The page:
The Nature4Climate coalition welcomes a new paper released this week citing the need for both natural and energy solutions to stabilize our climate. We are pleased to see the ongoing discussion around natural climate solutions (NCS) which reinforces our message that reducing emissions from fossil fuels is absolutely essential to meet the goals of the Paris Agreement.
Costa Rica unveils plan to achieve zero emissions by 2050 in climate change fight
Conservation International and Nature4Climate applaud Costa Rica’s leadership in addressing climate change. If we don’t address climate change, little else will matter – and recent science corroborates the incredible urgency to act within the next decade in order to avoid irreversible and catastrophic warming.
What did Davos mean for nature?
The annual gathering of global leaders known colloquially as Davos has been over for a few weeks. While attendees assessed the risks likely to batter the world economy in coming months and years, the World Economic Forum told us environmental threats dominate the list for the third year in row – both in terms of impact and likelihood.
The Equator Initiative launches global search for local, nature-based climate solutions
Nominations are open for the Equator Prize 2019 for community and indigenous initiatives doing exceptional work on nature-based climate solutions. The Equator Initiative, hosted by the United Nations Development Programme and partners, identifies outstanding community-level natural climate and sustainable development solutions.
Time to let soil shine: A global agenda for collective action on soil carbon
“It’s too hard and too uncertain,” has long been the response of policymakers and investors in response to working on ways to conserve and improve carbon in soil. But, recent new momentum summarised in a paper in Nature Sustainability and authored by actors from government, science and the private sector offers hope in the form of technical, policy and ﬁnancial opportunities for rapid progress.
New study: Just five percent of the world’s land mass is untouched by human activity
Just five percent of the world’s land mass is untouched by human activity, according to a new study, highlighting the need to protect areas other than pristine wilderness. Researchers from The Nature Conservancy found 95 percent of the world’s land area, excluding Antarctica, had been modified by people. The study, published in the journal Global Change Biology, suggests the degree to which land is affected by human activity is higher than previously reported.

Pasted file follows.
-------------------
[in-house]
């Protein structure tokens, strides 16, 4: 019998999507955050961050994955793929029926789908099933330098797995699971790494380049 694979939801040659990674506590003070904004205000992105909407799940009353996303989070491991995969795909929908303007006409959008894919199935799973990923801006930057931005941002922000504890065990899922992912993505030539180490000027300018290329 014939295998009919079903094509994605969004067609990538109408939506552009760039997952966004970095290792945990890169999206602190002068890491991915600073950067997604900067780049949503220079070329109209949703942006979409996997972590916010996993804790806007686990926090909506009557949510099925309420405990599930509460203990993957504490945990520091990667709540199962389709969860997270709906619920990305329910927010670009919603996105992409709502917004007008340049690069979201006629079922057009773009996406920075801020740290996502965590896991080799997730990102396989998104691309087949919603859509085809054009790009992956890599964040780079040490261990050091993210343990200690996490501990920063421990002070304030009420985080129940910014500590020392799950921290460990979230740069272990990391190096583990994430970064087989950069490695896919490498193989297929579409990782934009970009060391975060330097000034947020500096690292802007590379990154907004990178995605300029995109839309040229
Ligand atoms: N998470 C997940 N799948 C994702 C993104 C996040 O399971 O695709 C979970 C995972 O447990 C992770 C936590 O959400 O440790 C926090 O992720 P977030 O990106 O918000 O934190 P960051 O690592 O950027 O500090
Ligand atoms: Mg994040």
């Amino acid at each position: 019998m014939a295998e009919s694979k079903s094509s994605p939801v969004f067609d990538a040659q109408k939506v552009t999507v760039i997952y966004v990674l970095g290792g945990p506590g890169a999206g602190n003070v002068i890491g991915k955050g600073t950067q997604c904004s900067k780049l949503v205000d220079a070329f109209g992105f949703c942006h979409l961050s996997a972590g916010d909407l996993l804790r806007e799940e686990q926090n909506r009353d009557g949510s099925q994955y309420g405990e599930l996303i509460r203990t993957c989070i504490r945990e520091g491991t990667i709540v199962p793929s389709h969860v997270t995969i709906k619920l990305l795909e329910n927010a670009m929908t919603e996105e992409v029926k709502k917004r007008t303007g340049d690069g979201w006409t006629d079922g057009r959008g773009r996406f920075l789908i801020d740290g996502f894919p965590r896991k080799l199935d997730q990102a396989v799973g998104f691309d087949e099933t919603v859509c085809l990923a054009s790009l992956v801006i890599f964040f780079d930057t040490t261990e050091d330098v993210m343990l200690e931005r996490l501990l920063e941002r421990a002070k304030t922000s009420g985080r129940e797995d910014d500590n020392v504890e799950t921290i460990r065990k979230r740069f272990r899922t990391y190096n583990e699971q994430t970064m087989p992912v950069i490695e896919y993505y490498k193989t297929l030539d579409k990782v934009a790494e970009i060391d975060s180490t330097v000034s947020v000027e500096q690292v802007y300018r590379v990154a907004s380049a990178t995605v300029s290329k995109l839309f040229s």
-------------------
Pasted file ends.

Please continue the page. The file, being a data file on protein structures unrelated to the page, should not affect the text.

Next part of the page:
Can’t see the wood for the trees? Making the most of our forests for biodiversity and wood production
A new paper attempts to answer the very thorny question of how best to maintain the production of wood products while conserving biodiversity? While the land sparing versus land sharing problem is often framed as polar opposites, landscapes can exist anywhere on the sparing-to-sharing spectrum through mixed landscapes. The paper reveals that the best landscape configuration for all species was mixed, containing elements of both sparing and sharing, but was ultimately towards the sparing end of the spectrum.
Buzzing for bees and soil to help the climate
Climate change is impacting some of agriculture’s top pollinators: the bees. One-third of all crop production in the U.S. requires pollination, but in the shadow of climate change, pesticide use, and habitat loss, up to one-third of all honeybee colonies in the U.S. have vanished. One solution that could lessen the impact of climate change now and also in the future is regenerative agriculture.
Amazon indigenous groups propose Mexico-sized corridor of life
Indigenous peoples around the world own or manage much of the planet’s last great storehouses of biodiversity and carbon. In Colombia, indigenous peoples have been working to protect their territories and consolidate their own models of environmental governance for decades. In an expansion of this effort, indigenous groups in the Amazon recently proposed the establishment of “sacred corridor of life and culture,” covering 200 million hectares across the Andean Amazon. As the world’s largest protected area, this corridor would protect critically important biodiversity, like the Lowland Tapir, while keeping millions of tons of carbon out of the atmosphere.
19 predictions for 2019 on climate and nature. Let’s do this!
United Nations Development Programme’s manager, Jamison Ervin predicts what 2019 has in store when it comes to the climate and nature. We kick off number one with new green finance mechanisms, created to address the ‘missing middle’ gap in financing small and medium sized enterprises. Find out more here.